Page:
Saturday, January 26, 2013

Know Self, No-Self: Some Quick Zen Preliminaries.

I wanted my first real post to be an essay on the rationality and irrationality of self-improvement within the context of Zen Buddhism. But after starting and restarting that essay several times from different angles, I realized that I'm building the essay from concepts that are too nuanced and too complicated to mention only in passing as a means to a different end. These complex ideas need to be ends in themselves, and are certainly worthy of their own discussion.

Before I continue, I need to make one disclaimer. I don't consider myself a Buddhist, I don't believe in karma or reincarnation in any literal sense, but I do believe there are many valid teachings that can be absorbed from the religion. I welcome any and all corrections or discussions to be had about my interpretations of Buddhist concepts, but keep in mind that these are my interpretations of the concepts and how I incorporate them into my life.

Take first the Buddhist concept of anattā, or "no-self". The notion is often referred to as the "illusion of the self", and as a result can sound a bit strange to many of us, particularly those with firm western mindsets. To alleviate some of you who are going through an existential crisis at the mere suggestion of "no-self", be assured that neither Buddhists nor I deny that your conscious experience is real, nor do we deny that your experience of consciousness is continuous (more on what this means later). Instead, the claim that we do make is that the consciousness that perceived the events of yesterday is not the same consciousness that perceives the events of today. This idea draws heavily on the Buddhist concept of impermanence, but can also be derived from western philosophy as well as the physical sciences.

This can be more readily fleshed out by pondering on the western philosophical thought experiment known as The Ship of Theseus. The experiment is based on the myth of Theseus (the details of which are unimportant), and goes something like this: While Theseus and his companions are adventuring on the Aegean, his ship becomes damaged little by little over time, and the damaged pieces are replaced with newer parts. Over the course of his adventure, however, the ship accrues so much damage that every part is eventually replaced, and some more than once. The question then materializes: Is the ship that Theseus originally sailed out on the same ship that he sailed home with? If so, by what merit is it the same ship if every piece of the original is no longer there? If it's not the same ship, then at what point did it stop being the same ship? When the last part of the original was replaced? When half of the original was replaced? When a single part of the original was replaced? When a single molecule of the original was replaced? The very concept of permanence and identity seem to go out the window.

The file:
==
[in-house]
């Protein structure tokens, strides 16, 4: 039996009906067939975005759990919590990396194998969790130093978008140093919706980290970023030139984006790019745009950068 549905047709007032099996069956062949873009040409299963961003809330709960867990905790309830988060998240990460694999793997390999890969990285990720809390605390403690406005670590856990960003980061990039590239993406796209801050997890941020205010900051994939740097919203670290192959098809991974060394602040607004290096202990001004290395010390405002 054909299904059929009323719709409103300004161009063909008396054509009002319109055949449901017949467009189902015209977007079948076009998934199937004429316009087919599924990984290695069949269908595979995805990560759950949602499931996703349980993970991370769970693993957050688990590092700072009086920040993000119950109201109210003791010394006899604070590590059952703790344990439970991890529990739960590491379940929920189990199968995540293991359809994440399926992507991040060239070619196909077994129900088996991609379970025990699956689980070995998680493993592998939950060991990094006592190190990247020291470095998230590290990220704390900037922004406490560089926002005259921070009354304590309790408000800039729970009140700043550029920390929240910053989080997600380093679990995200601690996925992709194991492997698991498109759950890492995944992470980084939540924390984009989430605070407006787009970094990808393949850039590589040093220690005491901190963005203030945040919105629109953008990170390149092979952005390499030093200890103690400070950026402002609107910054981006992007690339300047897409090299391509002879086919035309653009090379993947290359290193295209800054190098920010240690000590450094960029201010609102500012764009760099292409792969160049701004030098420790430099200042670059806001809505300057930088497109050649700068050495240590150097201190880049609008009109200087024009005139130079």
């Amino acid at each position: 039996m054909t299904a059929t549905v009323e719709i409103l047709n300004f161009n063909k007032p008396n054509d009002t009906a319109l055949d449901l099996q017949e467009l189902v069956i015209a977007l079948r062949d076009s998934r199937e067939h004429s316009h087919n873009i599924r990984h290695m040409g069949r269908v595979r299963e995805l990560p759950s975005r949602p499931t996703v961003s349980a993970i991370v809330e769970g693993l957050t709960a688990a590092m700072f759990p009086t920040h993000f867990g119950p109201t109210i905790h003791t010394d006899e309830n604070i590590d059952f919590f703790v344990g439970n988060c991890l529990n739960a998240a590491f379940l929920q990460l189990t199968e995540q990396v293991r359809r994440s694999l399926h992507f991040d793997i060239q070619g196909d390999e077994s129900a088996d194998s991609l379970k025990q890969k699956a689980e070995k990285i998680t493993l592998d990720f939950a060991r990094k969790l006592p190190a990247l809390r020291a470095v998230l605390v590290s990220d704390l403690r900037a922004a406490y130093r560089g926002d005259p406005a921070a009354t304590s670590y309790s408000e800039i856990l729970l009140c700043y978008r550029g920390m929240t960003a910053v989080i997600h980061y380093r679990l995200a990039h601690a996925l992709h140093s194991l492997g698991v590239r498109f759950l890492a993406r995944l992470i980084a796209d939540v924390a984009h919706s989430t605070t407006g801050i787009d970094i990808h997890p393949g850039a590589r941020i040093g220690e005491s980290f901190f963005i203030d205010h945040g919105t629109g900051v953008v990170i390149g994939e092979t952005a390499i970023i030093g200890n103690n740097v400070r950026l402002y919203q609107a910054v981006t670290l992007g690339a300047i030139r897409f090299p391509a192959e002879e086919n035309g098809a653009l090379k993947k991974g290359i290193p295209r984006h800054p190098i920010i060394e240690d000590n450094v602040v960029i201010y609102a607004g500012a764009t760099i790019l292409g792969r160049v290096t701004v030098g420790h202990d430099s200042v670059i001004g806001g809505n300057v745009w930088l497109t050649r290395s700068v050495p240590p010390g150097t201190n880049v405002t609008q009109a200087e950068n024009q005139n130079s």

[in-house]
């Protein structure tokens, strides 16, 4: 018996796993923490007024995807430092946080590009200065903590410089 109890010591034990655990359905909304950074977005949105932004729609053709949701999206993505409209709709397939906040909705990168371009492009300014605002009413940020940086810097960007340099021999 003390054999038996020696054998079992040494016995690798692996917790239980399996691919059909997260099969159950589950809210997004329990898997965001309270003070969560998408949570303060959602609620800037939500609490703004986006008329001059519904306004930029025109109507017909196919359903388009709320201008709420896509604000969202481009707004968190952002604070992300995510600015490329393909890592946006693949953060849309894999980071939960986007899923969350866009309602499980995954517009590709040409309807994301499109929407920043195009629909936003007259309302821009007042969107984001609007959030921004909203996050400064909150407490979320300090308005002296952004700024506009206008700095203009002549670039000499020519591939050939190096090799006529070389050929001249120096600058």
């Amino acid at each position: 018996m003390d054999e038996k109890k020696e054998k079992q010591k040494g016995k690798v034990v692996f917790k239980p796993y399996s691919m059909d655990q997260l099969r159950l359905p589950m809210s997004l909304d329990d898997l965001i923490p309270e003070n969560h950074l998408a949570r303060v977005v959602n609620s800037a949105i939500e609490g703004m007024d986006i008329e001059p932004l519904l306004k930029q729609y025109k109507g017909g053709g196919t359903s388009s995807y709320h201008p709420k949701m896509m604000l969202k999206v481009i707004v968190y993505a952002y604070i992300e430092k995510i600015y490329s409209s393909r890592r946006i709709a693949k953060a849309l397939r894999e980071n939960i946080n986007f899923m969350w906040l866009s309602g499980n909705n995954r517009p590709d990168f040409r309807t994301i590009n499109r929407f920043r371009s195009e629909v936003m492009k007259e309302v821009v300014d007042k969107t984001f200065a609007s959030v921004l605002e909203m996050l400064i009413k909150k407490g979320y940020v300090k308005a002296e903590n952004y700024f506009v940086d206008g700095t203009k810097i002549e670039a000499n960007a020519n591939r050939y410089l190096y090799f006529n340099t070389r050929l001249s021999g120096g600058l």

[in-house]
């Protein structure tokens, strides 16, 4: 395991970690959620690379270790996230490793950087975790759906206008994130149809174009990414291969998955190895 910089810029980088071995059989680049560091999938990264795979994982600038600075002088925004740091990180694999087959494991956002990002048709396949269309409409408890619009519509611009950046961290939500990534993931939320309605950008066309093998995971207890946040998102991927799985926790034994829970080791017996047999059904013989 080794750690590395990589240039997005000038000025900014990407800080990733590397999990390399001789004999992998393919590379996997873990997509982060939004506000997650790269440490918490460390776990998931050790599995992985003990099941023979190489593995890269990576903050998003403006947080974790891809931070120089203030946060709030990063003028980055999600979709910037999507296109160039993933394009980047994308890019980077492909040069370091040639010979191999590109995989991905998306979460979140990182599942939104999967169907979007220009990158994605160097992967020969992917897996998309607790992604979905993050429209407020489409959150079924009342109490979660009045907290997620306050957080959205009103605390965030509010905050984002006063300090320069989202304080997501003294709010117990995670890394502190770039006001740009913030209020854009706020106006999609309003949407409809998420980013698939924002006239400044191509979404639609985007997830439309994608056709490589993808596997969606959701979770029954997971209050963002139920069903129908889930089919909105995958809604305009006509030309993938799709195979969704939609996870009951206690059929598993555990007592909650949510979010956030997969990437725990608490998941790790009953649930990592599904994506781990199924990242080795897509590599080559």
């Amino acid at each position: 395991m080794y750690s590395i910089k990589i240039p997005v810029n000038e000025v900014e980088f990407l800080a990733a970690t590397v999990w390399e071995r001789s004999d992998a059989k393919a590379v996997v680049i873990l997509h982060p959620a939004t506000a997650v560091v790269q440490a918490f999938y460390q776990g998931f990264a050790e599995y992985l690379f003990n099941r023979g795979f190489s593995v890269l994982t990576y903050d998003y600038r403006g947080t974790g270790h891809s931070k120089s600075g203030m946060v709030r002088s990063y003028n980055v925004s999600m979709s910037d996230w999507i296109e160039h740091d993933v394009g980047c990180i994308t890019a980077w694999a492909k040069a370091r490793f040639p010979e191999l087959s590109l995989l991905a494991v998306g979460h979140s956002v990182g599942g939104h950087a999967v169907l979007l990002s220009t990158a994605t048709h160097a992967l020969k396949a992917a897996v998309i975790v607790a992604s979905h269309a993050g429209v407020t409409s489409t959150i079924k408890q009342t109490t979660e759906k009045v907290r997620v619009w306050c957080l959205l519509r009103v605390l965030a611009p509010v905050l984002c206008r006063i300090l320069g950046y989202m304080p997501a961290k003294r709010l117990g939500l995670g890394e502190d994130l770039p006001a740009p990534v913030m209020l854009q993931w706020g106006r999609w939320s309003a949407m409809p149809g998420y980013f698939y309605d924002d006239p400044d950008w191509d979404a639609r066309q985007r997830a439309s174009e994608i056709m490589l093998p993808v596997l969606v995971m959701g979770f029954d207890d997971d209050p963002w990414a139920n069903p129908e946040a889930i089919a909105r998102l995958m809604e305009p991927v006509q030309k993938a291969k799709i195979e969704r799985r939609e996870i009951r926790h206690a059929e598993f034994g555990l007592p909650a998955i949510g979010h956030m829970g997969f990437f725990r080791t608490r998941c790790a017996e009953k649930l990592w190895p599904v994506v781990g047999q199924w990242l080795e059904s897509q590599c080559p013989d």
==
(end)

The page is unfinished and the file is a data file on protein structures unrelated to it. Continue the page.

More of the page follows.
The unsettling part of this thought experiment is apparent when it's applied to the very structure running the experiment: our minds and the physical brains that support them. While the exact figures are up to debate, the scientific consensus seems to be that every cell in our bodies--including seemingly "fixed" ones such as the ones in your teeth, bones, and even nervous system--are replaced with new ones every few years at the most (time varies based on who you ask). For more on the science of this, see Aebersold's seminal 1953 paper on the topic, or any recent paper on the insights into neuroplasticity.